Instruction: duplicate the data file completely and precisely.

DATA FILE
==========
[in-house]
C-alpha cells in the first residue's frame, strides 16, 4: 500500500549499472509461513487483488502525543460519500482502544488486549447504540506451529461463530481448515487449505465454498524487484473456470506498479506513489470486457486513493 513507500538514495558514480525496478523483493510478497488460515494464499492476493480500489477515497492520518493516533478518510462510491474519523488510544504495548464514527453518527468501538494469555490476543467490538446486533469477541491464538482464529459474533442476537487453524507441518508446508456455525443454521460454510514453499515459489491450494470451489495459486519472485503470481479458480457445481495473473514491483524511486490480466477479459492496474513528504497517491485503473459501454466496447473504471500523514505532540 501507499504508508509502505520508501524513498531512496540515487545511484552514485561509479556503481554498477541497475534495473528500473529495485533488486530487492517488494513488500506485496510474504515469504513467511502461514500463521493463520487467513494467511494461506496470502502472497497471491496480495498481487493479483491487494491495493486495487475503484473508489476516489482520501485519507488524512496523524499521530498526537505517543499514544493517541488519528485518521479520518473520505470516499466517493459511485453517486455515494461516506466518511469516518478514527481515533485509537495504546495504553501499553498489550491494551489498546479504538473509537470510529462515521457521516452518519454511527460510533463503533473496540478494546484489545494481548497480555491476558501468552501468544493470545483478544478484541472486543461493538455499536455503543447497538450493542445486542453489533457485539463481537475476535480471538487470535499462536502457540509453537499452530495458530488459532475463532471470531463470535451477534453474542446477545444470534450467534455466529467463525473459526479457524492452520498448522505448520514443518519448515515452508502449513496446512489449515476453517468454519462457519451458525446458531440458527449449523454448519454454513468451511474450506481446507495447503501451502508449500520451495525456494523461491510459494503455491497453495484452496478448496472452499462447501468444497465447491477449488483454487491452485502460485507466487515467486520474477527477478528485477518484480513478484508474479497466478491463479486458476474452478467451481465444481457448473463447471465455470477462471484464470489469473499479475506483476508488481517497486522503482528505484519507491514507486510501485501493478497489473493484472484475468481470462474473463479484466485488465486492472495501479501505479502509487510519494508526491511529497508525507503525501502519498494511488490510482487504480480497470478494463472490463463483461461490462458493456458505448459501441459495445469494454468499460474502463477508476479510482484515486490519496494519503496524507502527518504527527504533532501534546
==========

[in-house]
C-alpha cells in the first residue's frame, strides 16, 4: 500500500549499472509461513487483488502525543460519500482502544488486549447504540506451529461463530481448515487449505465454498524487484473456470506498479506513489470486457486513493 513507500538514495558514480525496478523483493510478497488460515494464499492476493480500489477515497492520518493516533478518510462510491474519523488510544504495548464514527453518527468501538494469555490476543467490538446486533469477541491464538482464529459474533442476537487453524507441518508446508456455525443454521460454510514453499515459489491450494470451489495459486519472485503470481479458480457445481495473473514491483524511486490480466477479459492496474513528504497517491485503473459501454466496447473504471500523514505532540 501507499504508508509502505520508501524513498531512496540515487545511484552514485561509479556503481554498477541497475534495473528500473529495485533488486530487492517488494513488500506485496510474504515469504513467511502461514500463521493463520487467513494467511494461506496470502502472497497471491496480495498481487493479483491487494491495493486495487475503484473508489476516489482520501485519507488524512496523524499521530498526537505517543499514544493517541488519528485518521479520518473520505470516499466517493459511485453517486455515494461516506466518511469516518478514527481515533485509537495504546495504553501499553498489550491494551489498546479504538473509537470510529462515521457521516452518519454511527460510533463503533473496540478494546484489545494481548497480555491476558501468552501468544493470545483478544478484541472486543461493538455499536455503543447497538450493542445486542453489533457485539463481537475476535480471538487470535499462536502457540509453537499452530495458530488459532475463532471470531463470535451477534453474542446477545444470534450467534455466529467463525473459526479457524492452520498448522505448520514443518519448515515452508502449513496446512489449515476453517468454519462457519451458525446458531440458527449449523454448519454454513468451511474450506481446507495447503501451502508449500520451495525456494523461491510459494503455491497453495484452496478448496472452499462447501468444497465447491477449488483454487491452485502460485507466487515467486520474477527477478528485477518484480513478484508474479497466478491463479486458476474452478467451481465444481457448473463447471465455470477462471484464470489469473499479475506483476508488481517497486522503482528505484519507491514507486510501485501493478497489473493484472484475468481470462474473463479484466485488465486492472495501479501505479502509487510519494508526491511529497508525507503525501502519498494511488490510482487504480480497470478494463472490463463483461461490462458493456458505448459501441459495445469494454468499460474502463477508476479510482484515486490519496494519503496524507502527518504527527504533532501534546